It is a Torontonian, at last, and not some rubber-boot-clad Maritimer high on smelt fumes who holds the world record for oyster-shucking. Patrick McMurray is a local restaurateur who cracked the shell on his own oyster-shucking record recently, separating 38 of these much celebrated bivalves from their calcium carbonate and silicate homes in under one minute.
McMurray, who owns Starfish (on Adelaide) and Ceili Cottage (in Leslieville), is a lifelong and devoted shucker, and something of an icon among the oyster cult of North America (“There are only four or five of us at this level in Toronto,” McMurray says). In 2007, he penned a love letter to his chosen field with Consider the Oyster, a field guide for oyster enthusiasts everywhere.
McMurray’s technique employs both hands independently—one clad protectively in a stainless steel glove. With it, he can shuck an oyster in four-and-a-half seconds.
He shares his talents generously, regularly traveling the world to teach other chefs the finer points of a good shuck. On his own turf, McMurray prides himself on showcasing the action. Rather than relegate the behind-the-scenes work to a closed kitchen, the restaurateur invites his oyster shuckers into the bar-based spotlight, in full view of the diners who will ultimately feast on their results.
Luminato, the brilliant festival of arts and creativity that descends on our fair burg at this time of year, leaves no sense unturned in its efforts to showcase local talent. The President’s Choice 1000 Tastes of Toronto pulls back the checkered tablecloth on an array of tastebud-tickling treats—and offers them up for purchase at a pretty nice price, too.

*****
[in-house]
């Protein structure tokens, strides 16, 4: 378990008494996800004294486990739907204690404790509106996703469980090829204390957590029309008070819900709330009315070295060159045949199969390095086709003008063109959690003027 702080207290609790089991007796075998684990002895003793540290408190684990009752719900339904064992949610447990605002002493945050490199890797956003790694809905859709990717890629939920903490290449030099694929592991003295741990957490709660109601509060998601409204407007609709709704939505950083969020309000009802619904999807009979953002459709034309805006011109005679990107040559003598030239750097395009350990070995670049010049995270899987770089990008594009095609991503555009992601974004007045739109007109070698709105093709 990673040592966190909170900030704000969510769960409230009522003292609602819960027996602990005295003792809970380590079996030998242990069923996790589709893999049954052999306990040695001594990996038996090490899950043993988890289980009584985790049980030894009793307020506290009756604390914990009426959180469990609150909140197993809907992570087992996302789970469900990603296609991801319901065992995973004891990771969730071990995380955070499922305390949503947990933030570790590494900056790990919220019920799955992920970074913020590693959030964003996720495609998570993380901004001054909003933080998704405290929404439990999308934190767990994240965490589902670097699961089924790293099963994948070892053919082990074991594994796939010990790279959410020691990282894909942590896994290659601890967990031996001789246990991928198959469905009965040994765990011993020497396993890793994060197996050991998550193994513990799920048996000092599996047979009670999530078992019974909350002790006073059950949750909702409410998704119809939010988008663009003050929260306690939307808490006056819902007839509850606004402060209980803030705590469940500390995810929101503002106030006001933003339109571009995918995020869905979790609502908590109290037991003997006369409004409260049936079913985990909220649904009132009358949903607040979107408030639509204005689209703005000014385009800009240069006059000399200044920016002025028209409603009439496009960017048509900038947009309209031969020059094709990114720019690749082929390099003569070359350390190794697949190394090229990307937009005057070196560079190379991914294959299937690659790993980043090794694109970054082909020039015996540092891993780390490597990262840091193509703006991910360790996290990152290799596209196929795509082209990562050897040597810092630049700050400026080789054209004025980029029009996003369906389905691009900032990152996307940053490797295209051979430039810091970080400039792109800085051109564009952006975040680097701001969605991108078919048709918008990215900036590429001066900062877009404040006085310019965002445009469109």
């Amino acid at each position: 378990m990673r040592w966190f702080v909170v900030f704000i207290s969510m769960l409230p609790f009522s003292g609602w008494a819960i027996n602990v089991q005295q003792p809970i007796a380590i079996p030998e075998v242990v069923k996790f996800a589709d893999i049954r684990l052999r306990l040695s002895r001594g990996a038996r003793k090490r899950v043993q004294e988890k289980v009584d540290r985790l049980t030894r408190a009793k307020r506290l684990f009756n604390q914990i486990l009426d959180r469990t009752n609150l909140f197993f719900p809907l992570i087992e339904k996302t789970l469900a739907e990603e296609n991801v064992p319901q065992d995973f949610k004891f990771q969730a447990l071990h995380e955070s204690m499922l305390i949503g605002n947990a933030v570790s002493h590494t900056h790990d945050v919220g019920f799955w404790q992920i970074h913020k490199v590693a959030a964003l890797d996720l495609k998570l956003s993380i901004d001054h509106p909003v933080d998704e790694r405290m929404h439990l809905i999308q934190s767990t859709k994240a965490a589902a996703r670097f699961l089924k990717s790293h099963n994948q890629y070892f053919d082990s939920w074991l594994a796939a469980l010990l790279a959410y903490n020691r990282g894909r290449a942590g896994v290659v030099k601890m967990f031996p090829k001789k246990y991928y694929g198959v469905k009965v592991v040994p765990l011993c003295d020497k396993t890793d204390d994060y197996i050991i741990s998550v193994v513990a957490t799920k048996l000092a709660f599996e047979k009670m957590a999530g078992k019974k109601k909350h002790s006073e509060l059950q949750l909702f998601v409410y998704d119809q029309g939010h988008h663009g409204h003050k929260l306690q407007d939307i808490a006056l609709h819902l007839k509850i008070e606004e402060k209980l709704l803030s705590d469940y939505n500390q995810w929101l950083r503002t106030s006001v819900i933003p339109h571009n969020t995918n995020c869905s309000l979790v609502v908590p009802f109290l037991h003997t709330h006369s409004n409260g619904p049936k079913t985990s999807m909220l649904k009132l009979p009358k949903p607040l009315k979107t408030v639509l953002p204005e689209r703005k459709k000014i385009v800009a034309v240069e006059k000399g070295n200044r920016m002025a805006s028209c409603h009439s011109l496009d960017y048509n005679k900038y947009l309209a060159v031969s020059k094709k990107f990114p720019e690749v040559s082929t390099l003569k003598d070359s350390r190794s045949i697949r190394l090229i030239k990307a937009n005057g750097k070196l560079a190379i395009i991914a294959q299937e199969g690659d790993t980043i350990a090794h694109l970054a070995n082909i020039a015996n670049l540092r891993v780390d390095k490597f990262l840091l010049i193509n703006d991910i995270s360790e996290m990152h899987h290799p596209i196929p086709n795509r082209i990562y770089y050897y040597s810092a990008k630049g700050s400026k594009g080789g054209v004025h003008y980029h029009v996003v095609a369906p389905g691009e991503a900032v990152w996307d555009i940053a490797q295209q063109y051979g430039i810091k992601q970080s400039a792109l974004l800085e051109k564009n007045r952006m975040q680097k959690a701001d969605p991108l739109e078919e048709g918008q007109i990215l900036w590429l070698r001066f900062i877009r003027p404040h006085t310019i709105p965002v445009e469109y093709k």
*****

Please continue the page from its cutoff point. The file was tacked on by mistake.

The closing weekend of the festival, which runs June 11 to 20, plays host to the culinary component, wherein festival-goers can wander among a veritable cornucopia of restaurant offerings, and score themselves a whack of pretty tasty foodie experiences for a mere $5 a shot....more
It is, says the guy hoping to make it so, the next revolution in casual cuisine.
Not that the burger hasn’t been done before. Indeed, it’s been done so many times the hoofprints in the sand won’t ever go away. But it’s being done differently now. Or so contends Saeed Mohamed, the president of Burger Shoppe Quality Meats, a full-service Toronto burger co. that promises quality beyond that to which you may have become accustomed.
It is Mohamed’s intention to steal back the burger from the fast-food joints who once themselves sought rebellion with low-end, quickservice patties between buns and, well, rebel once more, this time with at the other end of quality and price....more
Go out in the world and do well, they say. Even better: go out in the world and do good. Find a twist on that at Toronto Taste this spring, where a slew of civic-minded foodies gather for a deliciously good cause.
Now in its 20th year, Toronto Taste 2010 brings together some 60 chefs (some long-standing participants, others newbies), including Marc Thuet, Donna Dooher, Mark McEwan and Michael Smith; 25 beverage providers; and 1,600 guests. All are dedicated to raising money for Second Harvest, a charitable organization that distributes donated perishable food, which would otherwise go to waste, to some 200 social service agencies in the GTA. Last year, Second Harvest delivered nearly 6 million pounds of vittles to feed Toronto’s hungry.